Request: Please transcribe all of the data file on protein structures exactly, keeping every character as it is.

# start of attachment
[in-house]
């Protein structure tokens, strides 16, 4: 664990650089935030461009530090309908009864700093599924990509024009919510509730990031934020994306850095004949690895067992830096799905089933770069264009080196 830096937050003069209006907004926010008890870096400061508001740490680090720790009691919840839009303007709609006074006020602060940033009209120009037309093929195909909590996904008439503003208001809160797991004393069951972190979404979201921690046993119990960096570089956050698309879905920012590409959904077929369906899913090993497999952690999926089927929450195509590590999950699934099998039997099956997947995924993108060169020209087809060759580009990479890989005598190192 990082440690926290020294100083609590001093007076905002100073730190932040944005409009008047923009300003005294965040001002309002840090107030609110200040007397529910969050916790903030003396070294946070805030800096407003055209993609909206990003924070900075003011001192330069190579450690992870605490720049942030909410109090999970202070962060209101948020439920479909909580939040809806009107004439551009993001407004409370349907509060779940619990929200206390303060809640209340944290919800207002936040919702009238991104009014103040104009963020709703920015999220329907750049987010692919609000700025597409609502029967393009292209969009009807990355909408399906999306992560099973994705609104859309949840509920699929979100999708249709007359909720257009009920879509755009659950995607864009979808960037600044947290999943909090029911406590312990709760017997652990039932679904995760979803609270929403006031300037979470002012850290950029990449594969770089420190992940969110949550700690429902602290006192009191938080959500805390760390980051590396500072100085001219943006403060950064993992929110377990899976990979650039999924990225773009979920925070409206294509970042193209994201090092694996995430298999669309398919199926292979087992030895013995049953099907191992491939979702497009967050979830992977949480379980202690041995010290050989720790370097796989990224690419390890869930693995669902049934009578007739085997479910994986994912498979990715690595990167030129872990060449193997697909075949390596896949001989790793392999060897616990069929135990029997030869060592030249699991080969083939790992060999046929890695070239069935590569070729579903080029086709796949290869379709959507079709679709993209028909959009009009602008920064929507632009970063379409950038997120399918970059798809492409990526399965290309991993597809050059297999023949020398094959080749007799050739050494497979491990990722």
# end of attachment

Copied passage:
[in-house]
């Protein structure tokens, strides 16, 4: 664990650089935030461009530090309908009864700093599924990509024009919510509730990031934020994306850095004949690895067992830096799905089933770069264009080196 830096937050003069209006907004926010008890870096400061508001740490680090720790009691919840839009303007709609006074006020602060940033009209120009037309093929195909909590996904008439503003208001809160797991004393069951972190979404979201921690046993119990960096570089956050698309879905920012590409959904077929369906899913090993497999952690999926089927929450195509590590999950699934099998039997099956997947995924993108060169020209087809060759580009990479890989005598190192 990082440690926290020294100083609590001093007076905002100073730190932040944005409009008047923009300003005294965040001002309002840090107030609110200040007397529910969050916790903030003396070294946070805030800096407003055209993609909206990003924070900075003011001192330069190579450690992870605490720049942030909410109090999970202070962060209101948020439920479909909580939040809806009107004439551009993001407004409370349907509060779940619990929200206390303060809640209340944290919800207002936040919702009238991104009014103040104009963020709703920015999220329907750049987010692919609000700025597409609502029967393009292209969009009807990355909408399906999306992560099973994705609104859309949840509920699929979100999708249709007359909720257009009920879509755009659950995607864009979808960037600044947290999943909090029911406590312990709760017997652990039932679904995760979803609270929403006031300037979470002012850290950029990449594969770089420190992940969110949550700690429902602290006192009191938080959500805390760390980051590396500072100085001219943006403060950064993992929110377990899976990979650039999924990225773009979920925070409206294509970042193209994201090092694996995430298999669309398919199926292979087992030895013995049953099907191992491939979702497009967050979830992977949480379980202690041995010290050989720790370097796989990224690419390890869930693995669902049934009578007739085997479910994986994912498979990715690595990167030129872990060449193997697909075949390596896949001989790793392999060897616990069929135990029997030869060592030249699991080969083939790992060999046929890695070239069935590569070729579903080029086709796949290869379709959507079709679709993209028909959009009009602008920064929507632009970063379409950038997120399918970059798809492409990526399965290309991993597809050059297999023949020398094959080749007799050739050494497979491990990722």